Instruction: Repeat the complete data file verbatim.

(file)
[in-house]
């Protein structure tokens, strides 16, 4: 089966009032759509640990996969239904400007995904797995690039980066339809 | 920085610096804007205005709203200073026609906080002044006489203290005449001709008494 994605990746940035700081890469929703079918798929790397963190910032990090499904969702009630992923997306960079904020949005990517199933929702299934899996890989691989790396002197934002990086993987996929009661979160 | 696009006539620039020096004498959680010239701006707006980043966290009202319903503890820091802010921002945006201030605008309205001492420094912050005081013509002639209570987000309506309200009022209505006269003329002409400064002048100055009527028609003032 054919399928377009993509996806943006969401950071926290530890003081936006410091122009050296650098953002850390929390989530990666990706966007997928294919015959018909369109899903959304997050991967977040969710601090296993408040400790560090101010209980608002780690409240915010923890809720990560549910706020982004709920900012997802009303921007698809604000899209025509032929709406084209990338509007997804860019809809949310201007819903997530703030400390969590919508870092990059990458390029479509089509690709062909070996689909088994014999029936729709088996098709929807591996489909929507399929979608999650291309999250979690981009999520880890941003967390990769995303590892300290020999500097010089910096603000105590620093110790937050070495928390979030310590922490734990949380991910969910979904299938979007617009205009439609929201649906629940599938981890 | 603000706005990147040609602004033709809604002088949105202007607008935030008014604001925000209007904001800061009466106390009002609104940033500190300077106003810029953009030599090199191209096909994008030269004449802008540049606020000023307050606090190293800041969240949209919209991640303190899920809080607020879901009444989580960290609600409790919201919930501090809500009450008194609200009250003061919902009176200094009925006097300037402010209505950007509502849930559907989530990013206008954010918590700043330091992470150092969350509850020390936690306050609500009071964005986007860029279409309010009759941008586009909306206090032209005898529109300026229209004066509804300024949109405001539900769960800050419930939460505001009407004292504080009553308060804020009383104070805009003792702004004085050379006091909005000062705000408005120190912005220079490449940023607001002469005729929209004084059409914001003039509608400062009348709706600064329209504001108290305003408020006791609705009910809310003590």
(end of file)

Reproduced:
[in-house]
């Protein structure tokens, strides 16, 4: 089966009032759509640990996969239904400007995904797995690039980066339809 | 920085610096804007205005709203200073026609906080002044006489203290005449001709008494 994605990746940035700081890469929703079918798929790397963190910032990090499904969702009630992923997306960079904020949005990517199933929702299934899996890989691989790396002197934002990086993987996929009661979160 | 696009006539620039020096004498959680010239701006707006980043966290009202319903503890820091802010921002945006201030605008309205001492420094912050005081013509002639209570987000309506309200009022209505006269003329002409400064002048100055009527028609003032 054919399928377009993509996806943006969401950071926290530890003081936006410091122009050296650098953002850390929390989530990666990706966007997928294919015959018909369109899903959304997050991967977040969710601090296993408040400790560090101010209980608002780690409240915010923890809720990560549910706020982004709920900012997802009303921007698809604000899209025509032929709406084209990338509007997804860019809809949310201007819903997530703030400390969590919508870092990059990458390029479509089509690709062909070996689909088994014999029936729709088996098709929807591996489909929507399929979608999650291309999250979690981009999520880890941003967390990769995303590892300290020999500097010089910096603000105590620093110790937050070495928390979030310590922490734990949380991910969910979904299938979007617009205009439609929201649906629940599938981890 | 603000706005990147040609602004033709809604002088949105202007607008935030008014604001925000209007904001800061009466106390009002609104940033500190300077106003810029953009030599090199191209096909994008030269004449802008540049606020000023307050606090190293800041969240949209919209991640303190899920809080607020879901009444989580960290609600409790919201919930501090809500009450008194609200009250003061919902009176200094009925006097300037402010209505950007509502849930559907989530990013206008954010918590700043330091992470150092969350509850020390936690306050609500009071964005986007860029279409309010009759941008586009909306206090032209005898529109300026229209004066509804300024949109405001539900769960800050419930939460505001009407004292504080009553308060804020009383104070805009003792702004004085050379006091909005000062705000408005120190912005220079490449940023607001002469005729929209004084059409914001003039509608400062009348709706600064329209504001108290305003408020006791609705009910809310003590």